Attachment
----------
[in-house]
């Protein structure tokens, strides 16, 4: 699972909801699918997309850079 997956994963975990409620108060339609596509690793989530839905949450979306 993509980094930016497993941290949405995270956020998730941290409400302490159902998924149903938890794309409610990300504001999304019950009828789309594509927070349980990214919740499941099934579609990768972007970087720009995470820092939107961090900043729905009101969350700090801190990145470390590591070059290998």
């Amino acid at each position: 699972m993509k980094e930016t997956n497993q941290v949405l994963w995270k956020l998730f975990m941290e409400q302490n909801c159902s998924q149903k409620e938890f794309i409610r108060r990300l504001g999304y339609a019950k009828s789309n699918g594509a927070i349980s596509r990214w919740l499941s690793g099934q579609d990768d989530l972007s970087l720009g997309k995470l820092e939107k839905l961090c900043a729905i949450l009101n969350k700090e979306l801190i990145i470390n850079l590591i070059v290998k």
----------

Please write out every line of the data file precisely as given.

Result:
[in-house]
């Protein structure tokens, strides 16, 4: 699972909801699918997309850079 997956994963975990409620108060339609596509690793989530839905949450979306 993509980094930016497993941290949405995270956020998730941290409400302490159902998924149903938890794309409610990300504001999304019950009828789309594509927070349980990214919740499941099934579609990768972007970087720009995470820092939107961090900043729905009101969350700090801190990145470390590591070059290998």
């Amino acid at each position: 699972m993509k980094e930016t997956n497993q941290v949405l994963w995270k956020l998730f975990m941290e409400q302490n909801c159902s998924q149903k409620e938890f794309i409610r108060r990300l504001g999304y339609a019950k009828s789309n699918g594509a927070i349980s596509r990214w919740l499941s690793g099934q579609d990768d989530l972007s970087l720009g997309k995470l820092e939107k839905l961090c900043a729905i949450l009101n969350k700090e979306l801190i990145i470390n850079l590591i070059v290998k």